FD&C Blue No.2
Indigotin, Indogotine, Indigo Carmine, Coal Tar Dye
Also see Food, Drug & Cosmetic Colors (FD&C). Originally this indigo/royal blue dye was extracted from plants but is now synthetically produced from coal tar. It is the same type of dye that is used to make jeans blue.
Banned in Norway.
soft drinks, candy, cereal, baked goods, frozen desserts, snack foods, confections, gelatin products
Possible Health Effects
Hives, asthma, skin rash, and tumors have all been reported.
May cause allergic reaction in sensitive individuals
- Feingold Association of the United States, Adverse Effects of "Inactive" Ingredients, Date Unknown, Feingold Association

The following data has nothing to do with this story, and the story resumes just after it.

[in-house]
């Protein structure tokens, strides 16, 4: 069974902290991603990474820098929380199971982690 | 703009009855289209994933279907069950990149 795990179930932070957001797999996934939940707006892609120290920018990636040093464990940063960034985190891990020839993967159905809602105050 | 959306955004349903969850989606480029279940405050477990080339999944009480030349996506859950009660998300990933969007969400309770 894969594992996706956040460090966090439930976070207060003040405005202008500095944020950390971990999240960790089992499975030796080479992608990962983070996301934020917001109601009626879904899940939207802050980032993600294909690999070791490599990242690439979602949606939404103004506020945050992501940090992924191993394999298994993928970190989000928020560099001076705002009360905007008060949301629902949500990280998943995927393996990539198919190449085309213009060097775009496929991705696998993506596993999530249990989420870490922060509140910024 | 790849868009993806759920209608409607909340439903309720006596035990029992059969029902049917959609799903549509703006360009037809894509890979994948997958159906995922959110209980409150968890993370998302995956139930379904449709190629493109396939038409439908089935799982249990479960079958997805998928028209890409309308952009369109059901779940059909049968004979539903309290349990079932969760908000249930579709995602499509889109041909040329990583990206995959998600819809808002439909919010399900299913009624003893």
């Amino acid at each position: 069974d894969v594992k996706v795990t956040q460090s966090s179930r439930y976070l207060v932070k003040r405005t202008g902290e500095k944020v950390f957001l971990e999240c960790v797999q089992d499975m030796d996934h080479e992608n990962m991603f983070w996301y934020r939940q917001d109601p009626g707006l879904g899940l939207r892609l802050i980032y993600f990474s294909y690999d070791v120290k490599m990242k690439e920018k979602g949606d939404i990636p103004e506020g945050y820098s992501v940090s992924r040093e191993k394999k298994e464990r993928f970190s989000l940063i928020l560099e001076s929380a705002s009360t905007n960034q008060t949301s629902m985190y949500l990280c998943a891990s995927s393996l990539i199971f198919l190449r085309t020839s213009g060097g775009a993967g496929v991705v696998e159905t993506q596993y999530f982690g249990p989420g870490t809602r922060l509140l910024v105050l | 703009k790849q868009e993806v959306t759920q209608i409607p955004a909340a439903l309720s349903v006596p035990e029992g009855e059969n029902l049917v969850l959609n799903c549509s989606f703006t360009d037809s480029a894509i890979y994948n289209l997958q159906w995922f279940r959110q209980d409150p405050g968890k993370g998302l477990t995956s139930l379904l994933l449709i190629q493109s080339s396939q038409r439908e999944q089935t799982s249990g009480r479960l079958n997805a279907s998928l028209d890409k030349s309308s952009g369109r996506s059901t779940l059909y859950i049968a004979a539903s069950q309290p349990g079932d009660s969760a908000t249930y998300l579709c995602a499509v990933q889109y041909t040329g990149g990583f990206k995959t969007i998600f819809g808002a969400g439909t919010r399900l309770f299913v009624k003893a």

- European Food Safety Authority, Statement on Food Additives and Developmental Neurotoxicity, January 2005, European Food Safety Authority, Committee on Toxicity
- Center for Science in the Public Interest, Food Dyes: Rainbow of Risks, June 2010, Center for Science in the Public Interest
- Winter, Ruth. A Consumer's Dictionary of Food Additives, 7th Edition: Descriptions in Plain English of More Than 12,000 Ingredients Both Harmful and Desirable Found in Foods. Three Rivers Press, 2009
- Statham, Bill. Eat Safe: The Truth about Additives from Aspartame to Xanthan Gum. Running Press, 2008
- Minich, Deanna M. An A-Z Guide to Food Additives: Never Eat What You Can't Pronounce. Conari Press, 2009
- Farlow, Christine Hoza, D.C.Food Additives: A Shopper's Guide To What's Safe & What's Not. KISS For Health Publishing, 2007 Revised Edition
Copyright August 8, 2010 Be Food Smart
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